For priests, waiting during Advent has a unique dimension. We wait for penitents to make their confessions. Sometimes the confession lines take hours to diminish as one person after another unburdens himself or herself. They tell us not only their sins but their worries and irritations as well. More frustrating, however, are those who see themselves as more sinned against than sinning. We want to tell these people to get on with it, and sometimes we do. But we also know that they are God’s children who have been hurt and sorely need understanding.
As when we are waiting for a red light to change, we do well to pray for these restless souls among whom we have to include ourselves. We pray that they come to know intimately the Prince of Peace whom even the mercantile world recognizes. We ask God to open their hearts to him and to enable them to trust that he is much closer to them than they can imagine.
One time in December when we should not mind waiting, or asking other people to wait, is for midnight Mass on Christmas Eve. Unfortunately, most parishes have capitulated to popular demand. They have moved up the hour of the service to accommodate people growing tired from waiting. But this wait is both edifying and instructive if we allow it to touch us. After all, we are waiting on the Lord who promised to come at an inopportune time. He also promised that the wait would be worthwhile. In Luke’s Gospel he says that when he arrives, he will change places with the servants who remained alert on his behalf. He will serve them a banquet justifiably called “heavenly.”
Fighting off sleepiness to greet the Lord at midnight counteracts the overindulgence that has come to characterize the season. Archbishop Charles Chaput recently said that you cannot have both comfort and happiness for very long. The former is borne of material prosperity and continually needs reinforcement. The latter comes from overcoming hardship to realize life’s spiritual goals. It is more lasting. Waiting for Christ to come in the middle of the night opens up space to meditate upon the enormity of the Incarnation event. After all, we are celebrating God’s definitive entrance into our world. He has already overcome the destructive force and ultimate desolation of death. Awaiting his return in glory cannot but fill us with anticipatory joy.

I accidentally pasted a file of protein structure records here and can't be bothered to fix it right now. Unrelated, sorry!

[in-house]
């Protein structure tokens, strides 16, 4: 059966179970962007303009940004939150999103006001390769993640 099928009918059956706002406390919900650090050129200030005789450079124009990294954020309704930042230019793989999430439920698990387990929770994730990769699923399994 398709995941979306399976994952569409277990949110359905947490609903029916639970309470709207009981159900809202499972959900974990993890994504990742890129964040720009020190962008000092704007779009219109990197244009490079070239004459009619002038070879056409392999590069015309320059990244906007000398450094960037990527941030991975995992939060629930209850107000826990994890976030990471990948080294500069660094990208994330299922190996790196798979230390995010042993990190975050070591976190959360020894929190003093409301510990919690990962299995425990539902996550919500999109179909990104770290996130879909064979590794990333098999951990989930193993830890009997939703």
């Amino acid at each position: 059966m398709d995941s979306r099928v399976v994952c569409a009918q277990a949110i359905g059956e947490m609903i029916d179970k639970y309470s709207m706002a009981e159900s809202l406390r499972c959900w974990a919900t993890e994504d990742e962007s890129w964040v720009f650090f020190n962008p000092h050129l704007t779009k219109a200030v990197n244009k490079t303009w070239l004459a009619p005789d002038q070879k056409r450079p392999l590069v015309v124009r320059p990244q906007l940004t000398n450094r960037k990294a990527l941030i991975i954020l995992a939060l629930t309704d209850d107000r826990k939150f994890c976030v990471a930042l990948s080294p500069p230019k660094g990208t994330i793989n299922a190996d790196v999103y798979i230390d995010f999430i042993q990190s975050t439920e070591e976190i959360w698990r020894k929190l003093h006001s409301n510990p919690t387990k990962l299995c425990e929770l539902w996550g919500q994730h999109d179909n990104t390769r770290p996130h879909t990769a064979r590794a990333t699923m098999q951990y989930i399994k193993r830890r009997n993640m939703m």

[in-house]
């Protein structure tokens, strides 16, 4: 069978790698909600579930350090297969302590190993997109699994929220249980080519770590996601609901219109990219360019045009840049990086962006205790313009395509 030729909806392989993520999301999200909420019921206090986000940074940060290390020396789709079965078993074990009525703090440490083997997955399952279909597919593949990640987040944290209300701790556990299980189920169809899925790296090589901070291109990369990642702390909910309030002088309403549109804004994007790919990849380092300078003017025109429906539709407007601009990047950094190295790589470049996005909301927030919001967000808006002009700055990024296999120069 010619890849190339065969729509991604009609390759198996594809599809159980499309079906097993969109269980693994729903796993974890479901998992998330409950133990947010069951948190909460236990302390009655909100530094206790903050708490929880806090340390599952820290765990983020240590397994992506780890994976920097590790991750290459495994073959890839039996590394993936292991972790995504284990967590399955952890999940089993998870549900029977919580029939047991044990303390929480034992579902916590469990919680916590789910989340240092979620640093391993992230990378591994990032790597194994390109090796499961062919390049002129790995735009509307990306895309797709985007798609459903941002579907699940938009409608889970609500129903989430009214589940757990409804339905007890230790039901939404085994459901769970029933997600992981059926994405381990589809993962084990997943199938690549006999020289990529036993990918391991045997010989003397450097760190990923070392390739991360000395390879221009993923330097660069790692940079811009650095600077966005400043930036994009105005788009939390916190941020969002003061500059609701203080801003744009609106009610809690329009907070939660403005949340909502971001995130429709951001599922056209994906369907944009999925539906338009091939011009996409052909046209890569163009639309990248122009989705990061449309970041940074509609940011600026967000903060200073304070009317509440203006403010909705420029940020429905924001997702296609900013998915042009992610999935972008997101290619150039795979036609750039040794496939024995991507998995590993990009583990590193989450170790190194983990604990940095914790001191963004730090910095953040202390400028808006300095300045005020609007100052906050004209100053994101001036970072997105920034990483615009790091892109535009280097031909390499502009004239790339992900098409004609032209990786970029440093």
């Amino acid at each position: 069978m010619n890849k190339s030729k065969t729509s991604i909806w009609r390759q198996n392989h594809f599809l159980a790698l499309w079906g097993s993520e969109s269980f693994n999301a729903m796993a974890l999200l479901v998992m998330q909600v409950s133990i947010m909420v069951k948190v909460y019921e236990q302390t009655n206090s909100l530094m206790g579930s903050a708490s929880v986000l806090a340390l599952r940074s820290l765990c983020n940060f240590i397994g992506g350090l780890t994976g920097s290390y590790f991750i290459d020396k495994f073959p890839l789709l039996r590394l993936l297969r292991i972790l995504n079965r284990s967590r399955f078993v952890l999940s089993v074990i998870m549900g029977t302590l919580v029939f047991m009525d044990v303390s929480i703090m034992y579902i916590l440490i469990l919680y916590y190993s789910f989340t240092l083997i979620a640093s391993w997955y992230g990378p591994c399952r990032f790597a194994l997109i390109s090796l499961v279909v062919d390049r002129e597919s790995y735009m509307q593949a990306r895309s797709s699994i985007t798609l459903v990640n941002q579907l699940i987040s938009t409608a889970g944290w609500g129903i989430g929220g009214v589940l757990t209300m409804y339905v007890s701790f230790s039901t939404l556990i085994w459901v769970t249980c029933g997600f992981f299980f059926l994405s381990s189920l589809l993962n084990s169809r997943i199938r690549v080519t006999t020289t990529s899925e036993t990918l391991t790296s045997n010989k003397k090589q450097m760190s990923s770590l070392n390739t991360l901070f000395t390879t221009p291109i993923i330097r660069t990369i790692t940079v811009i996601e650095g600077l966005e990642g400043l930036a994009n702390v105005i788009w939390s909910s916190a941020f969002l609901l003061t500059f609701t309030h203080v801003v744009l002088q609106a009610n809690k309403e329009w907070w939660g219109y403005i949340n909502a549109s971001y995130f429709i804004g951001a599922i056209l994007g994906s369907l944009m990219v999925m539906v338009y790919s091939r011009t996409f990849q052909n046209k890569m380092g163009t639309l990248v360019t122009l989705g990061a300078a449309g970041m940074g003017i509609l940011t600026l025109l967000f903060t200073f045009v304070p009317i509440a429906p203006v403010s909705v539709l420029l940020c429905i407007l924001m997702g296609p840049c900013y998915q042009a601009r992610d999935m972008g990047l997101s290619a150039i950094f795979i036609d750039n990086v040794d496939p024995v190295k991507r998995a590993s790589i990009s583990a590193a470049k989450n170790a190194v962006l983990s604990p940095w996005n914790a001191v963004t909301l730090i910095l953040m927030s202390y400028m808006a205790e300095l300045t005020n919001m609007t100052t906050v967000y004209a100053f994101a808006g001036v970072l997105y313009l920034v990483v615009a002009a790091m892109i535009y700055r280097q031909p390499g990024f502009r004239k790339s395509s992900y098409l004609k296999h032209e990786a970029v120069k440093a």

The meditation allows us additional satisfying moments of consciousness. Luke’s Gospel describes his being born at midnight in a stable for animals as if he were a poor migrant today. The announcement of his birth brought joy to lonely shepherds keeping watch in the cold. It blazoned the heavens like a thunderstorm bringing hope for redemption to a weary nation.
Not only did the Son of God make his debut 2,000 years ago, he also comes to us in body and blood in the Eucharist. This happens in the Mass soon to be celebrated as well as in every other one. We have him as our companion and, better yet, our very sustenance.
The meditation should end with our waiting as a prefiguring of Christ’s coming at the end of time. These moments challenge us to remember what is at the heart of the season — certainly not Christmas presents or even the reunion of relatives. No, what is most significant is the Lord’s fulfilling his promise to be with us at all times.
Another experience I had while living in St. Louis was visiting the sick. Twice weekly I celebrated Mass at a local hospital and anointed those patients who had requested the sacrament.
Sometimes as I entered a room, medical personnel was there administering a treatment. The only thing that I could do was to retreat. But rather than wait anxiously outside the room, I took out my telephone to dial the Liturgy of the Hours. Then I proceeded to pray Midday Prayer. It was a pause that refreshed. Not only did I fulfill an obligation, but I also became more collected for the pastoral visit. I have become convinced that this is the proper way for priests to wait. Prayer focuses on what we are doing. In it, we thank God for the opportunity to serve. Through it, we ask the Spirit’s presence to the people to whom we are called to minister.
FATHER CARMEN MELE, OP, has a licentiate in moral theology from the Angelicum in Rome and a doctorate of ministry from Brite Divinity School, Texas Christian University in Fort Worth, Texas.
Advent as a period of training
“The liturgy of Advent, filled with constant allusions to the joyful expectation of the Messiah, helps us to understand the fullness of the value and meaning of the mystery of Christmas. It is not just about commemorating the historical event, which occurred some 2,000 years ago in a little village of Judea. Instead, we must understand that our whole life should be an ‘advent,’ in vigilant expectation of Christ’s final coming. To prepare our hearts to welcome the Lord who, as we say in the Creed, will come one day to judge the living and the dead, we must learn to recognize his presence in the events of daily life. Advent is then a period of intense training that directs us decisively to the One who has already come, who will come and who continuously comes.”
— General Audience, Pope St. John Paul II, Dec. 18, 2002